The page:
# Queens in the chess board

A curious question.

a) How many different ways exists to put "n" queens on a chessboard and they all can't capture the others?

b)If you put one queen in the chess board knowing that exist one other queen there, what is the probability that the new can't be captured?

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Perhaps you would like to say what progress you have made so far, and what exactly is causing you problems? –  Old John Nov 4 '12 at 18:19
I could not develop almost nothing because the diagonals, they are variables and left me not knowing what to do. –  John Smith Nov 4 '12 at 18:21
(a) is the eight queens puzzle. –  Brian M. Scott Nov 4 '12 at 18:21
For part (b) you could examine what happens when the first queen has been placed on different "types" of initial square depending on the number of other squares that the initial queen attacks. It looks like a lot of separate cases need to be considered, unless someone finds a neat solution. –  Old John Nov 4 '12 at 18:24
@JohnSmith: if you read the Wikipedia article, you'll see that it mentions not just $n = 8$, but does consider all $n$ in general. In particular, the section about the number of solutions is en.wikipedia.org/wiki/Eight_queens_puzzle#Counting_solutions and it mentions that there is no known formula for the exact number of solutions. (The numbers are OEIS sequence A000170.) Your question (b) seems a separate question altogether. –  ShreevatsaR Nov 4 '12 at 18:26

This Python code from the wikipedia page of the eight queens problem mentioned in the comments above will give solutions for all n, but the algorithm is "intractable for n >= 20". A recode in Haskell would solve the problem of dealing with large numbers and would be significantly faster but still would quickly reach an upper limit.

from itertools import permutations

n = 8
cols = range(n)
for vec in permutations(cols):
if (n == len(set(vec[i] + i for i in cols))
== len(set(vec[i] - i for i in cols))):
print vec


This sequence shows the number of solutions for $n \in [1,26]$. For larger numbers the wikipedia page contains an "Exercise in algorithm design" section that should yield speedups, but perhaps none too significant (else the AES sequence would have more solutions).

Part $b$ might be analyzed as follows. Note that any rook on any square has access to $n - 1 + n - 1 = 2n - 1$ spaces (not including the space it is on). The bishop's movement is more difficult to analyze, but given coordinates $(x, y) \in [1,n] \times [1,n]$ there should emerge a movement pattern after a few examples (a proof of which should be pretty clear): concentric movement squares each increase in movement range by $2$ squares as they move in, with the outermost having range $n - 1$. Putting this together a queen at square $(x, y)$ in an $n$-sized grid, WLOG taking $x,y <= \frac{n}{2}$ (because of the concentric squares) has movement range $(2n - 2) + (n - 1) + (min(x, y) - 1) * 2$. From here on it's simple probability. Good luck on part $a$.

Edit: taking the minimum of x and y yields which concentric square it is in, exactly, which was the reason for taking $(x, y)$ in the lower left quadrant. For a sketch of the proof of why the concentric squares trick works, a bishop in the $(1,1)$ (lower left) position has $n - 1$ moves, so moving it out along the main diagonal increases its movement range by one in the top-left, bottom-right, and bottom-left diagonals (respective to the knight) and decreases its range by one in the top-right direction (as we moved it in that direction). This gives a net gain of two movement squares. Repeated application works until we reach the innermost concentric square, where the process begins to reverse. This only considered squares on the corners but squares on the edges work in exactly the same way and a quick example will convince you that the movement range of a bishop on the edge of the board is indeed $n - 1$.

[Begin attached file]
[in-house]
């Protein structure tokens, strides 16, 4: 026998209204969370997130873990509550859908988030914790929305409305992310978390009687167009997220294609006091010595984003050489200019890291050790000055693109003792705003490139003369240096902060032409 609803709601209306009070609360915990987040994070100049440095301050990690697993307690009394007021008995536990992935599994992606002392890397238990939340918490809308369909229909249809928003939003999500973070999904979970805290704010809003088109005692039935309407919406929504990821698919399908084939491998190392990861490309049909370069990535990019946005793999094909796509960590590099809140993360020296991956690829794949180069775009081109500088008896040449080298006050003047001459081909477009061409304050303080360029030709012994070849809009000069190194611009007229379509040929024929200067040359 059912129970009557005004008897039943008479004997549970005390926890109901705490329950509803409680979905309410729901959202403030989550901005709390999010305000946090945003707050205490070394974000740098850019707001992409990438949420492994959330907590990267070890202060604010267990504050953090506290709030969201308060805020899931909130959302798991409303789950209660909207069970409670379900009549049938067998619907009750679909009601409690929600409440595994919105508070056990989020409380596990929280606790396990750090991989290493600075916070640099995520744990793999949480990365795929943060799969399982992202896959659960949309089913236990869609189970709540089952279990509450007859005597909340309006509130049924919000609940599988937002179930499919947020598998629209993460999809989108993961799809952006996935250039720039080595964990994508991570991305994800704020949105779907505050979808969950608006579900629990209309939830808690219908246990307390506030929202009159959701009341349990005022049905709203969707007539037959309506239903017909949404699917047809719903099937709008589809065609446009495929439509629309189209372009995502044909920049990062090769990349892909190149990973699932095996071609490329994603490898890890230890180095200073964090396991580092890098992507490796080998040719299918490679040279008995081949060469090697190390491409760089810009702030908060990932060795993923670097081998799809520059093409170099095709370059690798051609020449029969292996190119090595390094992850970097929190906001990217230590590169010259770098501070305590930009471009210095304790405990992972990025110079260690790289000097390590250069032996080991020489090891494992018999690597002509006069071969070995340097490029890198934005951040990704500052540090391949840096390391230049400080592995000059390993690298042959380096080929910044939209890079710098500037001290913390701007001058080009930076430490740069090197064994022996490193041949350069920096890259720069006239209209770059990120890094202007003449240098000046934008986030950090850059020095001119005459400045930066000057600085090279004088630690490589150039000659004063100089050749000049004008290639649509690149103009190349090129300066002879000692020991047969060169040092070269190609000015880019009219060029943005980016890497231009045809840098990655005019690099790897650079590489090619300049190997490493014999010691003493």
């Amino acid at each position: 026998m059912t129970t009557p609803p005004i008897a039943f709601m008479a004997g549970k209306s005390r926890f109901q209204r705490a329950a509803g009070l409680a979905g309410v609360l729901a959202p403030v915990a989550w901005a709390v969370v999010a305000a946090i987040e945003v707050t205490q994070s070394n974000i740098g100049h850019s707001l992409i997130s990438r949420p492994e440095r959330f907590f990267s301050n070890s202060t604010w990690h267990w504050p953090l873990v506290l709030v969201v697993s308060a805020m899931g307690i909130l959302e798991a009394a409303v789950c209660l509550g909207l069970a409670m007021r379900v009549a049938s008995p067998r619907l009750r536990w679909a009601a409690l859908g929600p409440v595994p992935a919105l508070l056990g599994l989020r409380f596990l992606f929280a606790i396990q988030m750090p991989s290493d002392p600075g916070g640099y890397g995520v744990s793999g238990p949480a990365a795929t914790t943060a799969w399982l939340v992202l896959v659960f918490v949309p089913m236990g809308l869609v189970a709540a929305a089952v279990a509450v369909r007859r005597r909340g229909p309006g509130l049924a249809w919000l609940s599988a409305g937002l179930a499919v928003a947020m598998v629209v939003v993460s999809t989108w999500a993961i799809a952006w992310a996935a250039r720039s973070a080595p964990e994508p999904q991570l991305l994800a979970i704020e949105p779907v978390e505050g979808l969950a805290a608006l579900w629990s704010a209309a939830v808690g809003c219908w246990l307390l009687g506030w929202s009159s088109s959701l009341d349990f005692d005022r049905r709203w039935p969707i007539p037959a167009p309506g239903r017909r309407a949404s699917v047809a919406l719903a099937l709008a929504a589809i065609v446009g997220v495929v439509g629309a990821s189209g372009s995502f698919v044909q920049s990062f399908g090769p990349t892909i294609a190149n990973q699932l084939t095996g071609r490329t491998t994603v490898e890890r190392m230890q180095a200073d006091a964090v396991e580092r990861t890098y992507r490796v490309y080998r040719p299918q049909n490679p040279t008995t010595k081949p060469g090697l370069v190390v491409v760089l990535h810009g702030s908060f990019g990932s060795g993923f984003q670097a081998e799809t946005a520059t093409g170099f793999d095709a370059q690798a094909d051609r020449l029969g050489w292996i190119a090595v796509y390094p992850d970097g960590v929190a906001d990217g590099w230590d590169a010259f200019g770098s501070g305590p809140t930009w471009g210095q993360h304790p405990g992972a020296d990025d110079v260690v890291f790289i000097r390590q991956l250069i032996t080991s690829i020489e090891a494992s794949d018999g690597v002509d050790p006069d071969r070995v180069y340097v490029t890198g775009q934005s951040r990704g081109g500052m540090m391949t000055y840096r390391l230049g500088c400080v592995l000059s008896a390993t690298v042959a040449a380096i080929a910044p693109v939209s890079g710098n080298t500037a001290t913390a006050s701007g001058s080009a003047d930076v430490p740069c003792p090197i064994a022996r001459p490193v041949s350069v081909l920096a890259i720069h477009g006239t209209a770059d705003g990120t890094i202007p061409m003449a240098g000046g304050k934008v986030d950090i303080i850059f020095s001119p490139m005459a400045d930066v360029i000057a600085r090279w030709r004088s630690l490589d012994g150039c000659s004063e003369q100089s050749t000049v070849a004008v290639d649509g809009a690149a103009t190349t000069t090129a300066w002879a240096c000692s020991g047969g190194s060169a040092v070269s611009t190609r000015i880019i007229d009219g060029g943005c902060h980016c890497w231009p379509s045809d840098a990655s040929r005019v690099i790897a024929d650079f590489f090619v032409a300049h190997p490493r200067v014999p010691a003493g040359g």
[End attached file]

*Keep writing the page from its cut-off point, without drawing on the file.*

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People will usually read the answer first and then the comments, so adding a correction in a comment isn't likely to significantly reduce their confusion by this error; it would be much preferable to edit the answer accordingly. –  joriki Nov 4 '12 at 20:09
@joriki, Thanks, done. –  Julien Clancy Nov 4 '12 at 20:22

Before we get to the enumeration problem, we should probably consider the existence problem. This was studied by:

E.J. Hoffman, J.C. Loessi and R.C. Moore, Constructions for the Solution of the m Queens Problem, Mathematics Magazine (1969), 66-72. (pdf)

They found:

Theorem: For all $n \geq 4$ there exists a solution to the $n$-queens problem

Their proof goes as follows:

For $n=2m$ where $m \not\equiv 1 \pmod 3$ they gave the construction, e.g.:

.Q........
...Q......
.....Q....
.......Q..
.........Q
Q.........
..Q.......
....Q.....
......Q...
........Q.


(Hopefully here, and with the subsequent constructions, it's clear from the picture how this generalises; if not, the full details are in the above paper.)

For $n=2m$ where $m \not\equiv 0 \pmod 3$ they gave, e.g.:

......Q.......
........Q.....
..........Q...
............Q.
Q.............
..Q...........
....Q.........
.........Q....
...........Q..
.............Q
.Q............
...Q..........
.....Q........
.......Q......


Finally, for odd $n$, we just take one of the above constructions for $n-1$, add a new row (at the bottom) and column (on the right hand size) and place the new queen in the bottom-right. E.g.

......Q........
........Q......
..........Q....
............Q..
Q..............
..Q............
....Q..........
.........Q.....
...........Q...
.............Q.
.Q.............
...Q...........
.....Q.........
.......Q.......
..............Q

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